In my thesis, I attempt to address the problem of planning and scheduling for multi-agent, uncertain domains with durative actions. This general problem remains a difficult challenge. Research that focuses on constructing plans or schedules (or policies) have produced promising results but in general have difficulty scaling. A second body of work uses expected models and deterministic assumptions, constructing flexible plans and schedules (and/or replanning frequently) to absorb deviations at execution time. This work, while in general much more scalable, ignores the potential gain that results from explciitly considering uncertainty.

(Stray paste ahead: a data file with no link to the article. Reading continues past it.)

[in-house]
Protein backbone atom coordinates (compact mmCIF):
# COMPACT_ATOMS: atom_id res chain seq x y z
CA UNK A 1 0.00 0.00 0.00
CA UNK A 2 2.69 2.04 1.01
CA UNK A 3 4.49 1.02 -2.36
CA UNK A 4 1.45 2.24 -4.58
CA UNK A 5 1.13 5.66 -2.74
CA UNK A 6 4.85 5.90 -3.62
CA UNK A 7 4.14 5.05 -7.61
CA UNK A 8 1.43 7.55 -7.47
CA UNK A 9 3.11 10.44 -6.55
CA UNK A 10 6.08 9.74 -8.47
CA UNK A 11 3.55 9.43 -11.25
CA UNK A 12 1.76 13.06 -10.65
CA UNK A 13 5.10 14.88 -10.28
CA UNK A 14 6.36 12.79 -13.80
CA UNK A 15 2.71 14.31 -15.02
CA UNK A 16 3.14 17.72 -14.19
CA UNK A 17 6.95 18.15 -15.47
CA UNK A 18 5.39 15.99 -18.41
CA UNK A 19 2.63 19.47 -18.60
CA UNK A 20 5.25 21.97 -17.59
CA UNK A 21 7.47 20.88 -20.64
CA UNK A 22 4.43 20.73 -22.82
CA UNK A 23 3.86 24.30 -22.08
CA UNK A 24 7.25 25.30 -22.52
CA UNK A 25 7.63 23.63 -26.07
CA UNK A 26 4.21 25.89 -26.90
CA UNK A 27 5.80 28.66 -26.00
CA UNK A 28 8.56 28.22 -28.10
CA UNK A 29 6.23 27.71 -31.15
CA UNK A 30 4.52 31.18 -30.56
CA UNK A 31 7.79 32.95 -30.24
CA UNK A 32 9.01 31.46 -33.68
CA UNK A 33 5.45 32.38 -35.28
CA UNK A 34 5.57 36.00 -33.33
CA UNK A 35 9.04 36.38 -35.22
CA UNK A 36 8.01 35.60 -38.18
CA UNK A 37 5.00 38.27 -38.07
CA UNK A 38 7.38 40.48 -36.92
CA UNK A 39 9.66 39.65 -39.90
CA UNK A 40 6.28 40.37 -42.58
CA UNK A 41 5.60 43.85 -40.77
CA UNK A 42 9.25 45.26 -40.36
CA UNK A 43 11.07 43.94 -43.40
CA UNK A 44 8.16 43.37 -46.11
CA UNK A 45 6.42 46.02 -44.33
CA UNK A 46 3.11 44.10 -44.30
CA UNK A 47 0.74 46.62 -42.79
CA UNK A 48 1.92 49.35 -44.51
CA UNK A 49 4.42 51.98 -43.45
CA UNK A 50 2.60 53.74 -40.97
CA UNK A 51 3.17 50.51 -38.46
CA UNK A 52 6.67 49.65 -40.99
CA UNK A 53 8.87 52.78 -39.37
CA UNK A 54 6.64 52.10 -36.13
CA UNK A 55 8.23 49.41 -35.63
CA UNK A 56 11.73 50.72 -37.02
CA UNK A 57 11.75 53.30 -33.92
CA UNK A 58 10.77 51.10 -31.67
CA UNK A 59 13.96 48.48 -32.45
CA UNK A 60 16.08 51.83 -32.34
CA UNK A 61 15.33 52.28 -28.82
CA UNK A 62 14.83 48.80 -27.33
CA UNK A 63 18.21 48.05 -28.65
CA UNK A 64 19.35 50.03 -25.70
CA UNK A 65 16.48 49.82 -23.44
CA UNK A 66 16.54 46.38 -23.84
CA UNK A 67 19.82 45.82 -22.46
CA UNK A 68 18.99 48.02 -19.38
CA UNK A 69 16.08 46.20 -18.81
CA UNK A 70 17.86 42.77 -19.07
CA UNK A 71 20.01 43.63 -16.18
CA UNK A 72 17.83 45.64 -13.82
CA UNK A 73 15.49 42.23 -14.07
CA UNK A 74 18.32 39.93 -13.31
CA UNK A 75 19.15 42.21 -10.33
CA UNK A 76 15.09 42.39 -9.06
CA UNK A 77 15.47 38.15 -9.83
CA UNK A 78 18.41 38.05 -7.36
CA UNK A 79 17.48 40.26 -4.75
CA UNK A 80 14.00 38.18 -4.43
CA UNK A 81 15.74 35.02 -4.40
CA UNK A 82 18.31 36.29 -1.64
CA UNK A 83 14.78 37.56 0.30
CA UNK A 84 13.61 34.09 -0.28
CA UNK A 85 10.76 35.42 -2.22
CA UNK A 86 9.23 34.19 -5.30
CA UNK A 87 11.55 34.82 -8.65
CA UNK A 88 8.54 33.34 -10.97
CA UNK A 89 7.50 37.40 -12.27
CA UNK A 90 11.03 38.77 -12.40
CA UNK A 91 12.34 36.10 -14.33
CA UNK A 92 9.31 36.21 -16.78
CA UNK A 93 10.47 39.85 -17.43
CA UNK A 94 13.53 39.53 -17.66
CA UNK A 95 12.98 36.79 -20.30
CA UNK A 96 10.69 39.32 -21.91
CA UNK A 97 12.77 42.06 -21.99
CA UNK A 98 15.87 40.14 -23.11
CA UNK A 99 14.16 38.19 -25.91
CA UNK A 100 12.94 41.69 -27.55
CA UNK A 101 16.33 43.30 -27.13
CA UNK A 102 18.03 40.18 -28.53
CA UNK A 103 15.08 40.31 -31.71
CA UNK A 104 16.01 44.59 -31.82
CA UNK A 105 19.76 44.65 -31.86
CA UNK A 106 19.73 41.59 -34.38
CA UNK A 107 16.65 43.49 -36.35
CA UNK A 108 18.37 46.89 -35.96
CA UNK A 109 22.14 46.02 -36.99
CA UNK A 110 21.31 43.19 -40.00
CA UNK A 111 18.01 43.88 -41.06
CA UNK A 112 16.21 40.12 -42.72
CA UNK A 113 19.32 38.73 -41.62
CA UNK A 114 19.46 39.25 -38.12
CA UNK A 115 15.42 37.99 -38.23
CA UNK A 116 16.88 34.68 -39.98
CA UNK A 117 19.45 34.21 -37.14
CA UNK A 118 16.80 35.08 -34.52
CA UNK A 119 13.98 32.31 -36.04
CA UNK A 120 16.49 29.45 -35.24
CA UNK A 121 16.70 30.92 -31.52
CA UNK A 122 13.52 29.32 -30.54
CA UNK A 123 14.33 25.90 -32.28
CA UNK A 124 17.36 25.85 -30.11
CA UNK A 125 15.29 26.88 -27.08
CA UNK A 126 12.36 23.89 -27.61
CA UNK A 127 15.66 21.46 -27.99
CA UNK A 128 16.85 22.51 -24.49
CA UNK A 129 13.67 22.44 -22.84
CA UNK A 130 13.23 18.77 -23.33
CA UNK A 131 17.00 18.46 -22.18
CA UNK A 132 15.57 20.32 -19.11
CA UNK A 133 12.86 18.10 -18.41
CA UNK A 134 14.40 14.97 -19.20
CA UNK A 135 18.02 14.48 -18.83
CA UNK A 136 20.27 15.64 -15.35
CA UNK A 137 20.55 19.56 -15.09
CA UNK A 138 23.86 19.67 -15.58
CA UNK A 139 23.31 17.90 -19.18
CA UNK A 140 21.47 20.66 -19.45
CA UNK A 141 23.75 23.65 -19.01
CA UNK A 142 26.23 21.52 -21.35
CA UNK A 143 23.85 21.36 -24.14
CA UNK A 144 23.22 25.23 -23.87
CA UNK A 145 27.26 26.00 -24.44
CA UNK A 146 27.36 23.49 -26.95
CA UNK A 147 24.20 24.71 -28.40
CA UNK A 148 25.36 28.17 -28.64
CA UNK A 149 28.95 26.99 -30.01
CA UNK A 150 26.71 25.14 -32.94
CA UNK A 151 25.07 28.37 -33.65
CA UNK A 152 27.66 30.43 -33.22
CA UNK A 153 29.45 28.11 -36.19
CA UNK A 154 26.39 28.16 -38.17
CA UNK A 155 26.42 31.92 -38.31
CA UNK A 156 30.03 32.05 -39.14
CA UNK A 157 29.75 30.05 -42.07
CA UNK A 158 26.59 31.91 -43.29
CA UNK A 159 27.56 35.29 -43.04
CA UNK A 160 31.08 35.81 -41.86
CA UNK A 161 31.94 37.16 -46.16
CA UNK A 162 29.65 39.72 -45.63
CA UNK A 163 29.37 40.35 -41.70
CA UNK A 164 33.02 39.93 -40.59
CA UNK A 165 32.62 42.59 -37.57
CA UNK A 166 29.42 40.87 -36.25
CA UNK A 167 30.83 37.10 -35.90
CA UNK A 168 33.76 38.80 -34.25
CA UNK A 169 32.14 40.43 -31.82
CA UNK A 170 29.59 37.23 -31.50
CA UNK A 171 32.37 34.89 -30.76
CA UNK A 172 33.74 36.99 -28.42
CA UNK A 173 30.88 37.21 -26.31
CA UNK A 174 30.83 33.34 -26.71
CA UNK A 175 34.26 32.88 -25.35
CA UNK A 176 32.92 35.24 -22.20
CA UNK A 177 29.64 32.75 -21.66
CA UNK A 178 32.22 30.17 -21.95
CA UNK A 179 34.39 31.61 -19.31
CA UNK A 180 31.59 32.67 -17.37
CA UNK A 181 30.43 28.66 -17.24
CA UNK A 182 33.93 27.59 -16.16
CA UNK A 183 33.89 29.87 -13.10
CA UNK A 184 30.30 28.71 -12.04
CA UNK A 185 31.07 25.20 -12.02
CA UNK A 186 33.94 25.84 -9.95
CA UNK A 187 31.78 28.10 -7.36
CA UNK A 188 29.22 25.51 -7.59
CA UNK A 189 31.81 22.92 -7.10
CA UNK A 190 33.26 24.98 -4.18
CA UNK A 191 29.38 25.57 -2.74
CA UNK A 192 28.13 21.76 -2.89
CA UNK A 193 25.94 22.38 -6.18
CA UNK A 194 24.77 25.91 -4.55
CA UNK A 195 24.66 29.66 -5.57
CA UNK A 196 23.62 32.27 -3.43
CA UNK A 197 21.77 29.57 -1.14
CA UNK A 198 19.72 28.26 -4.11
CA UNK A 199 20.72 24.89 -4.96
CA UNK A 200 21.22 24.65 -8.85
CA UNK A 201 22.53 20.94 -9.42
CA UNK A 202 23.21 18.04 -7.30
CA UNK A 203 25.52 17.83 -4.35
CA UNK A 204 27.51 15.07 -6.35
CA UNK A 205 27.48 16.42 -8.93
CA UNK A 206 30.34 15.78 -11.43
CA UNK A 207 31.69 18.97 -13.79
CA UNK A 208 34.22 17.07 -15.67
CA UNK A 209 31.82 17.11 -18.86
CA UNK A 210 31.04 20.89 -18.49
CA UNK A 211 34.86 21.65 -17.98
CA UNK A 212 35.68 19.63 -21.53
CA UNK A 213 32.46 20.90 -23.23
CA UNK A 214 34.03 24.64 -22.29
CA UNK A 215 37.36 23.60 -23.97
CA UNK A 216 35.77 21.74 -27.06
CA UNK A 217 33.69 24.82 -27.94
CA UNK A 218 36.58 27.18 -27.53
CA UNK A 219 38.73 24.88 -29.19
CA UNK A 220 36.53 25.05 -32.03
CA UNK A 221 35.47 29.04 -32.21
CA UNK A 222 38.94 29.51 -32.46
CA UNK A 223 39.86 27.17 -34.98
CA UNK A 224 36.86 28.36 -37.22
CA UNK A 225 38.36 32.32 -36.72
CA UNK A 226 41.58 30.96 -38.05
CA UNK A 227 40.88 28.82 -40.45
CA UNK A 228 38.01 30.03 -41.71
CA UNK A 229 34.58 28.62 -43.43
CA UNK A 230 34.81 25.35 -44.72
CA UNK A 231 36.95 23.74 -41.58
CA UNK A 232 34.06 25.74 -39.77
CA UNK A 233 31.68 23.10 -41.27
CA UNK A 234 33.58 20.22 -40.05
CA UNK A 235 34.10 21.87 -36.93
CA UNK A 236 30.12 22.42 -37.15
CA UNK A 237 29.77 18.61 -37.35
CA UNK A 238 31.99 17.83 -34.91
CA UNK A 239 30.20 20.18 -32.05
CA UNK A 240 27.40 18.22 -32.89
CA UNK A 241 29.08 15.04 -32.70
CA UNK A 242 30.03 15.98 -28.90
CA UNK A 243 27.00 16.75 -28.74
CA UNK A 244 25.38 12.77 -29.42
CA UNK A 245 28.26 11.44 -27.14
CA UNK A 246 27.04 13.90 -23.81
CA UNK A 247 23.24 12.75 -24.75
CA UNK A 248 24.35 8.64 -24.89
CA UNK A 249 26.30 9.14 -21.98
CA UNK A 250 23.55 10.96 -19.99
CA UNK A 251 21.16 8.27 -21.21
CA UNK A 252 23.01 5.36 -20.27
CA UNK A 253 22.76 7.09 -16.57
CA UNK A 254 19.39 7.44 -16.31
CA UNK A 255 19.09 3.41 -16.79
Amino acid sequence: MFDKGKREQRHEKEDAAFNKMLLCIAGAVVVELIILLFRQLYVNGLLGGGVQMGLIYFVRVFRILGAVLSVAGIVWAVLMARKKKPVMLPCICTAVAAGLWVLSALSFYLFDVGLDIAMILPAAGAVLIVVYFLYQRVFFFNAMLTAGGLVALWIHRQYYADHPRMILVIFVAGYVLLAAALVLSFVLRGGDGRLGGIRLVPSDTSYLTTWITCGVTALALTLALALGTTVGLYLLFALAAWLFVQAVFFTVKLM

My work adopts a composite approach, and attempts to couple the strengths of both of the above approaches. I assume as a starting point a deterministic scheduler that schedules and reschedules as necessary during execution. My main contribution is the act of layering an uncertainty analysis on top of the deterministic schedules it produces, taking advantage of the known uncertainty model while avoiding the computational overhead of probabilistic scheduling. Throughout execution, agents can use this analysis of its current deterministic schedule to identify probable weak points and strengthen them, ultimately leading to significantly higher reward achieved overall. I am also interested in adding probability-driven meta-level plan management functionality, with the goal of allowing agents to intelligently decide whether it is best to spend computational resources rescheduling, strengthening, neither or both. With these in place, I hope to be able to fully manage plans in a probabilistic way.